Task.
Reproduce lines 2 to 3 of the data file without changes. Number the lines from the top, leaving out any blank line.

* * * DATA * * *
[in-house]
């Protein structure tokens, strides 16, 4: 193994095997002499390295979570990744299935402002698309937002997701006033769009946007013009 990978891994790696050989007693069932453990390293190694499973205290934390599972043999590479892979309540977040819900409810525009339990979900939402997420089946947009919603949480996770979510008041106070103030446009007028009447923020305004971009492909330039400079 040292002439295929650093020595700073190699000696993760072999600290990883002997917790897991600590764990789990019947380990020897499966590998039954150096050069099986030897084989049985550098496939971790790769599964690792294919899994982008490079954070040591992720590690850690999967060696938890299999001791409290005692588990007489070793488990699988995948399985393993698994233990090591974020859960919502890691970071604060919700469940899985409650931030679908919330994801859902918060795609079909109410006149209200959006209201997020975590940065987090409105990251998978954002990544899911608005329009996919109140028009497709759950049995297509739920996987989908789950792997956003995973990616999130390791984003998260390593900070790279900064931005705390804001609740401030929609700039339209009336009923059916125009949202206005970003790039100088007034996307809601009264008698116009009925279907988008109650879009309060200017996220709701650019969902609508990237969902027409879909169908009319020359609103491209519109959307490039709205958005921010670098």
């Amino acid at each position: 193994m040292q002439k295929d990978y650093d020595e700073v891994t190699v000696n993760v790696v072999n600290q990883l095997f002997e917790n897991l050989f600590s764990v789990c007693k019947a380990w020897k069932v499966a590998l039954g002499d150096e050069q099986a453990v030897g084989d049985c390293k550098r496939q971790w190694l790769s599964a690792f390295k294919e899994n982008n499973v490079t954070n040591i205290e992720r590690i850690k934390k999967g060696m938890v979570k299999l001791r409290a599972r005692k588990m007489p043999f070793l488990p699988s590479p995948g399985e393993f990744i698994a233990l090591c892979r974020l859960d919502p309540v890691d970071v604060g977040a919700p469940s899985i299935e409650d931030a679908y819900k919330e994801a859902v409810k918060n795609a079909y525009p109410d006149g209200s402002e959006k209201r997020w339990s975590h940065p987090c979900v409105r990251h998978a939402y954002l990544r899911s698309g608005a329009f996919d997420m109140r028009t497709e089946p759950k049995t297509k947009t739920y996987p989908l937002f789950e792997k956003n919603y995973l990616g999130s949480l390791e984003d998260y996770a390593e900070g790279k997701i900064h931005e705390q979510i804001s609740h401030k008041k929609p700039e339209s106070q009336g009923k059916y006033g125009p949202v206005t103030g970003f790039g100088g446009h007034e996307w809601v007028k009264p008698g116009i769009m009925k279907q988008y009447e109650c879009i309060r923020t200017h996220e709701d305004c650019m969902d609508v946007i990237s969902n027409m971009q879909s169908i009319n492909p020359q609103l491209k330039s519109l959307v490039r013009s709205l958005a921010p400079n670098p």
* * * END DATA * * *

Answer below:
């Protein structure tokens, strides 16, 4: 193994095997002499390295979570990744299935402002698309937002997701006033769009946007013009 990978891994790696050989007693069932453990390293190694499973205290934390599972043999590479892979309540977040819900409810525009339990979900939402997420089946947009919603949480996770979510008041106070103030446009007028009447923020305004971009492909330039400079 040292002439295929650093020595700073190699000696993760072999600290990883002997917790897991600590764990789990019947380990020897499966590998039954150096050069099986030897084989049985550098496939971790790769599964690792294919899994982008490079954070040591992720590690850690999967060696938890299999001791409290005692588990007489070793488990699988995948399985393993698994233990090591974020859960919502890691970071604060919700469940899985409650931030679908919330994801859902918060795609079909109410006149209200959006209201997020975590940065987090409105990251998978954002990544899911608005329009996919109140028009497709759950049995297509739920996987989908789950792997956003995973990616999130390791984003998260390593900070790279900064931005705390804001609740401030929609700039339209009336009923059916125009949202206005970003790039100088007034996307809601009264008698116009009925279907988008109650879009309060200017996220709701650019969902609508990237969902027409879909169908009319020359609103491209519109959307490039709205958005921010670098």
């Amino acid at each position: 193994m040292q002439k295929d990978y650093d020595e700073v891994t190699v000696n993760v790696v072999n600290q990883l095997f002997e917790n897991l050989f600590s764990v789990c007693k019947a380990w020897k069932v499966a590998l039954g002499d150096e050069q099986a453990v030897g084989d049985c390293k550098r496939q971790w190694l790769s599964a690792f390295k294919e899994n982008n499973v490079t954070n040591i205290e992720r590690i850690k934390k999967g060696m938890v979570k299999l001791r409290a599972r005692k588990m007489p043999f070793l488990p699988s590479p995948g399985e393993f990744i698994a233990l090591c892979r974020l859960d919502p309540v890691d970071v604060g977040a919700p469940s899985i299935e409650d931030a679908y819900k919330e994801a859902v409810k918060n795609a079909y525009p109410d006149g209200s402002e959006k209201r997020w339990s975590h940065p987090c979900v409105r990251h998978a939402y954002l990544r899911s698309g608005a329009f996919d997420m109140r028009t497709e089946p759950k049995t297509k947009t739920y996987p989908l937002f789950e792997k956003n919603y995973l990616g999130s949480l390791e984003d998260y996770a390593e900070g790279k997701i900064h931005e705390q979510i804001s609740h401030k008041k929609p700039e339209s106070q009336g009923k059916y006033g125009p949202v206005t103030g970003f790039g100088g446009h007034e996307w809601v007028k009264p008698g116009i769009m009925k279907q988008y009447e109650c879009i309060r923020t200017h996220e709701d305004c650019m969902d609508v946007i990237s969902n027409m971009q879909s169908i009319n492909p020359q609103l491209k330039s519109l959307v490039r013009s709205l958005a921010p400079n670098p």